Zero-Emission Forklifts: Reducing Your Carbon Footprint One Lift at a Time

Our world is focusing intently on reducing emissions, and one way many industries are addressing this issue is by choosing zero-emission forklift options. Additional regulations to curb CO2 emissions are being introduced every year for a wide range of industries. Making a smart switch from diesel, propane, or gasoline-powered internal combustion engine (ICE) forklifts to zero-emission forklifts can make a big difference in your operations.

While the benefits to your business are numerous, it can be difficult to choose between the various options available on the market. In this article, we’ll discuss what a zero-emission forklift is, what options are available, and how to help your operations get closer to achieving net-zero goals by pairing zero-emission forklifts with renewable energy resources.

The world economy needs to reduce carbon emissions by 15 percent every year through 2040 if the world is to have a real chance of limiting global warming to 1.5 degrees Celsius. According to climate scientists, a 1.5°C increase is a limit required to avoid the worst impacts of climate change, and there is no shortage of negative or even catastrophic scenarios if we fail to achieve these goals.


Zero-emission forklifts generate no emissions. They are typically electrical, but other technologies include hydrogen fuel cells, which we’ll also discuss here. Zero-emission forklifts provide a wide range of benefits in your warehouse: superior air quality and low noise levels lead to better employee health azero-emission forkliftsnd wellness; lower operational costs and compliance with government regulations yield tangible financial benefits.

Some estimates show that zero-emission forklifts can reduce a company’s operational costs by up to 75 percent. These estimates are calculated by comparing the energy-efficient machines to same-size propane-powered forklifts, and the price of propane at US$2.20 per gallon and electricity at US$0.12 per kilowatt-hour. A simple formula is used to calculate the battery capacity needed to switch from LPG to lithium battery forklift fleets.

The efficiency of forklift battery charging has reached a point where a lithium-battery-powered forklift can be opportunity-charged for 5-15 minutes to keep working through multiple shifts—or it can be fully charged within two hours, dramatically improving the efficiency of operations.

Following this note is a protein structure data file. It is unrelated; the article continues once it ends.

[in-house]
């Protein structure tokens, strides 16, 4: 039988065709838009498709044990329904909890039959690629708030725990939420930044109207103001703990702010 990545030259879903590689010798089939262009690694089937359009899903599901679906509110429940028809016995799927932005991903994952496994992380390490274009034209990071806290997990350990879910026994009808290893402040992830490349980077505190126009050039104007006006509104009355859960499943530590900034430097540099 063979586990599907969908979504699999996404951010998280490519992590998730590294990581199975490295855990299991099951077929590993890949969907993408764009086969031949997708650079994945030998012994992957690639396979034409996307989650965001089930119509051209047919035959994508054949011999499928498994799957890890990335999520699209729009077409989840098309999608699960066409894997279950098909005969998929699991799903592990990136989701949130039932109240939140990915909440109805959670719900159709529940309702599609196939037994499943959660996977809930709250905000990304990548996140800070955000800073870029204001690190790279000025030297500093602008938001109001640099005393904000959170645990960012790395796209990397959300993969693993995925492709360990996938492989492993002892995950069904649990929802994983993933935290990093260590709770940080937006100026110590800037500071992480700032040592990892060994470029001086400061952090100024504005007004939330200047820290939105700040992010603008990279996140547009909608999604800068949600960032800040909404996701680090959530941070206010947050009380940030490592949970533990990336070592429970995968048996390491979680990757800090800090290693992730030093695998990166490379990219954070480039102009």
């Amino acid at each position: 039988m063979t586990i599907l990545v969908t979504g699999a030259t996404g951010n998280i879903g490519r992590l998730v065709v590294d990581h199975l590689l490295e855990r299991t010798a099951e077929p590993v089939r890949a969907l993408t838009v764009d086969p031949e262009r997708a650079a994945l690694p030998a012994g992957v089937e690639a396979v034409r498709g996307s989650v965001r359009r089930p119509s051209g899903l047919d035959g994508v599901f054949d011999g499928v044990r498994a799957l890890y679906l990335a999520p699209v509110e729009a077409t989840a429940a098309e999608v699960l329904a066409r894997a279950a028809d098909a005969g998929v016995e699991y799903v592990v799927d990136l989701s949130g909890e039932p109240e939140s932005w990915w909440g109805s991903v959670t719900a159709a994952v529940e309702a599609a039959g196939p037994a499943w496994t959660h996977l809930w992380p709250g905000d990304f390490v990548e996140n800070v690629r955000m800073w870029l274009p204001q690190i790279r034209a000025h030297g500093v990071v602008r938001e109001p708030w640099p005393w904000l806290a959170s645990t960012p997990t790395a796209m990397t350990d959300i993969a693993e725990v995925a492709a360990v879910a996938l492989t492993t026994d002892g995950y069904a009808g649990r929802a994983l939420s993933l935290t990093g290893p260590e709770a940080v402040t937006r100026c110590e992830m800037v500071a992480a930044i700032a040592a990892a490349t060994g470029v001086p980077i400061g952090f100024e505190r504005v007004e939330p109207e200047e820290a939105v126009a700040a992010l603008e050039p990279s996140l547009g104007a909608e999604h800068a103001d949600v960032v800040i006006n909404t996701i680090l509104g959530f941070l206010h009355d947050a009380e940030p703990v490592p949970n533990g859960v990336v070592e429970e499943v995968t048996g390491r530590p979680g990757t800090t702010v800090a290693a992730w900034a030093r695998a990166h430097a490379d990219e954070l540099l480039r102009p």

Zero-emission forklifts are more expensive up front than ICE-powered trucks; however, depending on the application, the total cost of ownership can be 20–40 percent lower within 2–4 years given the higher maintenance labor and fuel costs associated with ICE forklifts.

What kind of zero-emission forklifts do you want to use in your warehouse? Some are more expensive and more efficient; others require a complicated supply chain to service and power. It’s important to understand the basic differences between various types of zero-emission forklifts before you commit to buying them for your warehouse operation.


Any electric-powered forklift generates zero emissions after it is produced, benefiting the environment. Electric forklifts provide superior efficiency. A 48V electric forklift featuring a 700AH battery capacity saves about 7 metric tons of CO2 per year from entering the atmosphere when compared to a similar diesel-powered forklift. This is calculated based on a five-day-a-week operation with one eight-hour shift. This means that three-shift operations will lead to an offset of at least 21 metric tons of CO2 emissions annually from just one truck; and that’s not the end of the benefits.

Lead-acid forklift batteries have a single advantage over lithium batteries: they’re cheaper to purchase. However, due to their lower charging efficiency, they use about 30 percent more electricity than lithium batteries.

When new, lead-acid batteries top out at about 63 percent energy conversion efficiency, while that of lithium forklift batteries is significantly higher, at 90–95 percent. This difference in efficiency opens the door to significant energy savings when using lithium batteries over comparable lead-acid batteries, which also reduces your utility bill.